Making the translation to open coursework

One of the reasons why I wanted to create a blog was to open my thinking; open my coursework beyond closed learning environments.

Working openly means being public about your process, from start to finish, including all the messy bits in between.

~ Gina Likins

Inspired by November’s DigiWriMo, and the wealth of assignments this semester, I’m planning to revise some of my submitted work: make changes from a formal paper to a web format, add images and other media, and include details to help them stand alone. While it won’t quite be a multimedia story, I’d like to incorporate a few elements to try and move the finished piece in that direction.

One of the great things about classes in grad school is that you can explore many topics, or, if you are narrowing in on a group of topics (say digital literacy, student agency, and open pedagogy) you can use your coursework to build towards your future research agenda.

At this stage I seem to be falling in the latter camp, and have a great professor this term that is helping us make this progression clear. Our first project involved a group-authored paper and presentation. Four of us came together under the broad umbrella of digital literacy in education, and from there brought in our various interests from our K-12 and higher education vantage points. The intent was less about creating a comprehensive literature review, and more about starting to get a sense of what the literature was in our respective areas of interest.

Following is my contribution to our paper, combined with images from the presentation – revised for the web.

What was old is new again: developing undergraduate students’ digital literacies

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This brief overview will explore the historical literature of digital literacy in (mostly U.S.) higher education from the 1970s to the present, identify the need for a plurality of digital literacies, and provide two examples of ongoing higher education initiatives which bridge theory to practice.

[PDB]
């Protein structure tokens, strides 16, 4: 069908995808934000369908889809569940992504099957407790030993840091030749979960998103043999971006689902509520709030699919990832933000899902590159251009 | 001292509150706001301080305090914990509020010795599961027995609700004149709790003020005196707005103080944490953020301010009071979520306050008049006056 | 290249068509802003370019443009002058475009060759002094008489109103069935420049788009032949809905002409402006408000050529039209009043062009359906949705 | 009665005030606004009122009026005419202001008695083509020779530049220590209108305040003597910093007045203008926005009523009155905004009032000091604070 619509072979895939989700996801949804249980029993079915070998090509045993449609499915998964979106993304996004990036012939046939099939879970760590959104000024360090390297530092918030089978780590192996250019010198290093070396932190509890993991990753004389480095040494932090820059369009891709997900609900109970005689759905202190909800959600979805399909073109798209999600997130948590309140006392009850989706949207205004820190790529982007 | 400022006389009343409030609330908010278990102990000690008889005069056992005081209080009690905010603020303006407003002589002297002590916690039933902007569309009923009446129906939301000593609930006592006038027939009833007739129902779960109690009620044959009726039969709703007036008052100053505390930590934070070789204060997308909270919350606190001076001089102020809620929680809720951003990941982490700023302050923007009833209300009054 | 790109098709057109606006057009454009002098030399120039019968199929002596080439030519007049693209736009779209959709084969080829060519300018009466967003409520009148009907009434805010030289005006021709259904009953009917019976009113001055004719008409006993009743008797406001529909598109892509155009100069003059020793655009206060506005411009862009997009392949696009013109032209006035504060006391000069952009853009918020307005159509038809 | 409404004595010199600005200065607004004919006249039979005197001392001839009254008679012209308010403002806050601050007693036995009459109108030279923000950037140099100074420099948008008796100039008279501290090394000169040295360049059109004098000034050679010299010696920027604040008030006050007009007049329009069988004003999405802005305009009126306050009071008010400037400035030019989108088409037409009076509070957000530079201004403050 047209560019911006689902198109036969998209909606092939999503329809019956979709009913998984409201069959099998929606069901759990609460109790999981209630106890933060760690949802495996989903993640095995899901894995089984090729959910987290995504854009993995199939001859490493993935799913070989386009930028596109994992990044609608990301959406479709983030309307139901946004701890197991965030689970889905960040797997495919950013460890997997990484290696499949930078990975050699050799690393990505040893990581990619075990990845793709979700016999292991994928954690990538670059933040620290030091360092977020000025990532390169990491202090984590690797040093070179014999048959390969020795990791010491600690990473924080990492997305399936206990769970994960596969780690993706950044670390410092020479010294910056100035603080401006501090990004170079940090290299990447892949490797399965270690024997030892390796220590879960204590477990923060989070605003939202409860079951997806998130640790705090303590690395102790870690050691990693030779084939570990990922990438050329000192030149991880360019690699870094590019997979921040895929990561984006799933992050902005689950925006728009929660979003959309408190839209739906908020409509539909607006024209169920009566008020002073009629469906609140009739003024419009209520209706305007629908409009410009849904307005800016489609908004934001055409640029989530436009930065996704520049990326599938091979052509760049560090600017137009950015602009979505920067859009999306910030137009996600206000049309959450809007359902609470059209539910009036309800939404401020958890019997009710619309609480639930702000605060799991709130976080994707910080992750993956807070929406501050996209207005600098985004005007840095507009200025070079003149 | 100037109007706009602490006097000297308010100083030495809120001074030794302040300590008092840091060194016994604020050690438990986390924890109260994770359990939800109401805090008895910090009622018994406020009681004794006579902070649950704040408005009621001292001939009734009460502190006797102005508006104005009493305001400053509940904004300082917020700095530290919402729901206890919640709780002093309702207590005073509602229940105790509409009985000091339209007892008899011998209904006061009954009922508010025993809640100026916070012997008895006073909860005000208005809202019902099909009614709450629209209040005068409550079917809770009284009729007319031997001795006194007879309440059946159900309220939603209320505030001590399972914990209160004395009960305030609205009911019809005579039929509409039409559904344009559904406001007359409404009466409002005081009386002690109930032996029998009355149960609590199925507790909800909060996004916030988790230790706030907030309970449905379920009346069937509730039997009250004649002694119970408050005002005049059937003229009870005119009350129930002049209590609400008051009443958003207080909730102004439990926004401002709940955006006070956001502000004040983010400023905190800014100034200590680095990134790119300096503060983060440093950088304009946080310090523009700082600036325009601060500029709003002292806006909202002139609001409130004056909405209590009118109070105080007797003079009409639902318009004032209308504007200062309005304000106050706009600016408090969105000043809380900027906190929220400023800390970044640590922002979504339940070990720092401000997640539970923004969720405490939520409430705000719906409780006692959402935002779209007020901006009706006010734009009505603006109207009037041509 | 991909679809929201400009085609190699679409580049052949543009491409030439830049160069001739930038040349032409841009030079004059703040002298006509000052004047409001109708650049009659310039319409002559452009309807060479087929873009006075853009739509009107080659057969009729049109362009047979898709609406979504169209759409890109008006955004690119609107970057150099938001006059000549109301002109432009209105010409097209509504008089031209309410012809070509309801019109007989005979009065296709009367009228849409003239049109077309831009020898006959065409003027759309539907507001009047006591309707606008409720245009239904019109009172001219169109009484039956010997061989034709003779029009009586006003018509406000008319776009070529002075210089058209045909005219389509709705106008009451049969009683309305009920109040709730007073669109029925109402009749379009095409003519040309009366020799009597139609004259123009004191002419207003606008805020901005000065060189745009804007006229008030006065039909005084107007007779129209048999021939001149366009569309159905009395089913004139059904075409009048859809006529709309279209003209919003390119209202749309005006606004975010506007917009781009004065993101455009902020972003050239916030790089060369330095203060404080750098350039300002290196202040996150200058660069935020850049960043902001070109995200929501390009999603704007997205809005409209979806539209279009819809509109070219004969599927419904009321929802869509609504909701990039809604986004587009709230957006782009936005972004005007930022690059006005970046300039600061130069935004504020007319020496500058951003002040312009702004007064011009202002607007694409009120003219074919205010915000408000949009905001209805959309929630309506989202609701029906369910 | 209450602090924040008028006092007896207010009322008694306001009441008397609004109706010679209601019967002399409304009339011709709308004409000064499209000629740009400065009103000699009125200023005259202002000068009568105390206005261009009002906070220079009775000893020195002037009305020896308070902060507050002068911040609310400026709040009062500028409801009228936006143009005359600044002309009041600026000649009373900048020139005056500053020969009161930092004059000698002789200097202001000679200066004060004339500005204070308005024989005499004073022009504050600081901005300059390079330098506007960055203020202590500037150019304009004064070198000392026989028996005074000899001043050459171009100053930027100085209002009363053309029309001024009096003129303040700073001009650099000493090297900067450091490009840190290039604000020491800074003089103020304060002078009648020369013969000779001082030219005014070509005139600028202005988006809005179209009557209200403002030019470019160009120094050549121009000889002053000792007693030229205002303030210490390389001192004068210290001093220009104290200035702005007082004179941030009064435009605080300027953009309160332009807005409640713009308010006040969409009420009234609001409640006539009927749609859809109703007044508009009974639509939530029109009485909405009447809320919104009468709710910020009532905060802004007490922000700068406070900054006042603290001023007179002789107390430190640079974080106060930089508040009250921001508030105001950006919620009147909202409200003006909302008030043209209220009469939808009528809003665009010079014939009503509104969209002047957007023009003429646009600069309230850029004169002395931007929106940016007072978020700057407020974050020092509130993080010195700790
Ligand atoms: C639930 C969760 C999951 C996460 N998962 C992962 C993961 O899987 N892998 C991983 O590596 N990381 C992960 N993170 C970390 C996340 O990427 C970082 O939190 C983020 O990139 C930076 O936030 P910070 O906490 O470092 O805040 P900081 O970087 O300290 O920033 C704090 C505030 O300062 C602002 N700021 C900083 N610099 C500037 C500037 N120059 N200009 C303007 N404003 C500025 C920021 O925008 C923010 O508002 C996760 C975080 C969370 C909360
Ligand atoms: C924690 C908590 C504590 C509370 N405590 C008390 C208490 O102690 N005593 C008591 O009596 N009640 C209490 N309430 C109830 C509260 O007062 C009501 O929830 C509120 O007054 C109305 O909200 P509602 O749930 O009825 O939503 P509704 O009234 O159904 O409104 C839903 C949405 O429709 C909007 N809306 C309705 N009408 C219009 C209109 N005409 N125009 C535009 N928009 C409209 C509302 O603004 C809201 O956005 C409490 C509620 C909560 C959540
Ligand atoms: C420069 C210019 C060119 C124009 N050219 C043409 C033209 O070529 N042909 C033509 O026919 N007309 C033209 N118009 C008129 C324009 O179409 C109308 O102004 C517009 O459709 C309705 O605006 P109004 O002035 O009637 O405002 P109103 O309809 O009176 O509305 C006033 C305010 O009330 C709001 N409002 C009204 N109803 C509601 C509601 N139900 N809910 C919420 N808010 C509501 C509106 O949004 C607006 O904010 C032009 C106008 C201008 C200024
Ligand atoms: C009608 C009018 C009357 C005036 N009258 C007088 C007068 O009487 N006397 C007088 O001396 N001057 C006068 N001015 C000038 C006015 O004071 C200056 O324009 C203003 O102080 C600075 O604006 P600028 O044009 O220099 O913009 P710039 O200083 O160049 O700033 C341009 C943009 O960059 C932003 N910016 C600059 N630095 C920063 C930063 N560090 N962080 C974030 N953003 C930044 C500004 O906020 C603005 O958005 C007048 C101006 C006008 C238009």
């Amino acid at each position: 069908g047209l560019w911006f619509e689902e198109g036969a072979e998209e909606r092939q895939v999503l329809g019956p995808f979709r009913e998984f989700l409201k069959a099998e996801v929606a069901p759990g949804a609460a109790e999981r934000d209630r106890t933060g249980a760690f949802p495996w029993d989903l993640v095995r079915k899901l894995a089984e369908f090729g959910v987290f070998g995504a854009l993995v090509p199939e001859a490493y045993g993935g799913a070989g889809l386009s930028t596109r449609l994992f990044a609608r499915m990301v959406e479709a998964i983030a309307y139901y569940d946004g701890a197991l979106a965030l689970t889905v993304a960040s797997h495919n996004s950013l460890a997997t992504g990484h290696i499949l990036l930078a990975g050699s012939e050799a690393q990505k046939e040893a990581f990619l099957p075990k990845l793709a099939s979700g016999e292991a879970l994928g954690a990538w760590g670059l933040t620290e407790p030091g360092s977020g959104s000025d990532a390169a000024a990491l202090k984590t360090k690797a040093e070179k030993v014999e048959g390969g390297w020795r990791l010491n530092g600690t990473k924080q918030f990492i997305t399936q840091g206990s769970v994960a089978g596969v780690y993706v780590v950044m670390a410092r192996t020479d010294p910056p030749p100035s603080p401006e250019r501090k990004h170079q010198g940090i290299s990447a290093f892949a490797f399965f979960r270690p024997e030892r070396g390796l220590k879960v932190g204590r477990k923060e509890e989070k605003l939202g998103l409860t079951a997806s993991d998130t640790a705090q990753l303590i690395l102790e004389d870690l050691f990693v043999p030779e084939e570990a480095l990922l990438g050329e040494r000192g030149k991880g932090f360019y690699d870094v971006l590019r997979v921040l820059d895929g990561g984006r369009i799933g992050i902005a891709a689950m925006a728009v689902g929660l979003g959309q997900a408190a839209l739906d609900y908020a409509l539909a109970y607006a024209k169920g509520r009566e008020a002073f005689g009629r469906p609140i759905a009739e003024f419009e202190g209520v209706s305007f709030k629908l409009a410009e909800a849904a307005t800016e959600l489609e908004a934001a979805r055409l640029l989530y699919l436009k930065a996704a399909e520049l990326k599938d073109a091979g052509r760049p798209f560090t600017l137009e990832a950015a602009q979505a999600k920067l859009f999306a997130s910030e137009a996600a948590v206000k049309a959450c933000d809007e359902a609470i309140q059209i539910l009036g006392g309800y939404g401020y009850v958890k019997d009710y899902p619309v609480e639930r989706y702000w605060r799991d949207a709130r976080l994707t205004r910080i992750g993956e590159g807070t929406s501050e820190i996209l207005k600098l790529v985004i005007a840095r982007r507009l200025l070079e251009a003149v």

The field of digital literacy spans numerous decades, and the concept has gone through several evolutions. In the early 1970s, John Debes developed the term visual literacy to refer to a group of vision-competencies that humans develop by simultaneously seeing and integrating other sensory experiences. The meaning making from these experiences enables individuals to manipulate visual actions, symbols, and objects to communicate (Belshaw, 2012). This definition seems similar to traditional literacy, however, what sets it apart is the emphasis on visual elements as a separate literacy.

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In direct response to the advent of the personal computer – Apple II in 1977 and the IBM PC in 1981, Andrew Molnar coined the term computer literacy. This model represented a skills-based approach, in that understanding how computer applications worked and why they should be used served as the primary impetus for training and educational activities (Bawden, 2008). The launch of personal computing was also motivated by an awareness that computers and related technologies were beginning to become pervasive and would fundamentally shape the generation that was coming of age during this time.

Widesweeping changes in computing during the early 1990s – with the debut of the web browser – ushered the information literacy model. Academic libraries and governmental agencies were strong champions. Information literacy built on the skills-based computer literacy model, and branched out to include evaluating the source and content of information that was retrieved on the burgeoning information superhighway (Fieldhouse & Nicholas, 2008). The conversation shifted from specific skill sets to personal capabilities and attributes with Paul Gilster’s Digital Literacies text (1997). Gilster was not the first to use the phrase “digital literacy;” however, his definition of digital literacy was unique in that it was not restricted to particular technology or form or information, and he painted broad brushstrokes with his ideas to capture principles, which were intended to outlast specific systems and technologies.